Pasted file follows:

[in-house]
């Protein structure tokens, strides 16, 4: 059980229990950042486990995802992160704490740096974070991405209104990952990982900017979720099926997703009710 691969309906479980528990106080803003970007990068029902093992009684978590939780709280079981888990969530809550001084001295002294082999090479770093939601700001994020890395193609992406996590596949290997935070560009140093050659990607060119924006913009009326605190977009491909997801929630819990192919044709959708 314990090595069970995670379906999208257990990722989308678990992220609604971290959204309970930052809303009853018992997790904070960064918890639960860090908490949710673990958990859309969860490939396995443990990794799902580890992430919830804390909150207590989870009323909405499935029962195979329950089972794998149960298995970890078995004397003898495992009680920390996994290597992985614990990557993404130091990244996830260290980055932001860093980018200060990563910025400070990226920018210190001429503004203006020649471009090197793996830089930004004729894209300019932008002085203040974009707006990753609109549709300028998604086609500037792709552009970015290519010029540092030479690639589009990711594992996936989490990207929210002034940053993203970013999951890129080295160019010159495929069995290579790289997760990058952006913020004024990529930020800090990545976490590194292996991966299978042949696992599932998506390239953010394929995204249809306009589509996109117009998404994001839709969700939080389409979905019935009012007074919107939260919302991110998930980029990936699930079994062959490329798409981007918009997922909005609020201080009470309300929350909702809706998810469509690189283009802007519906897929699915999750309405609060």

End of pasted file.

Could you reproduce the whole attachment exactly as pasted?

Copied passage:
[in-house]
């Protein structure tokens, strides 16, 4: 059980229990950042486990995802992160704490740096974070991405209104990952990982900017979720099926997703009710 691969309906479980528990106080803003970007990068029902093992009684978590939780709280079981888990969530809550001084001295002294082999090479770093939601700001994020890395193609992406996590596949290997935070560009140093050659990607060119924006913009009326605190977009491909997801929630819990192919044709959708 314990090595069970995670379906999208257990990722989308678990992220609604971290959204309970930052809303009853018992997790904070960064918890639960860090908490949710673990958990859309969860490939396995443990990794799902580890992430919830804390909150207590989870009323909405499935029962195979329950089972794998149960298995970890078995004397003898495992009680920390996994290597992985614990990557993404130091990244996830260290980055932001860093980018200060990563910025400070990226920018210190001429503004203006020649471009090197793996830089930004004729894209300019932008002085203040974009707006990753609109549709300028998604086609500037792709552009970015290519010029540092030479690639589009990711594992996936989490990207929210002034940053993203970013999951890129080295160019010159495929069995290579790289997760990058952006913020004024990529930020800090990545976490590194292996991966299978042949696992599932998506390239953010394929995204249809306009589509996109117009998404994001839709969700939080389409979905019935009012007074919107939260919302991110998930980029990936699930079994062959490329798409981007918009997922909005609020201080009470309300929350909702809706998810469509690189283009802007519906897929699915999750309405609060």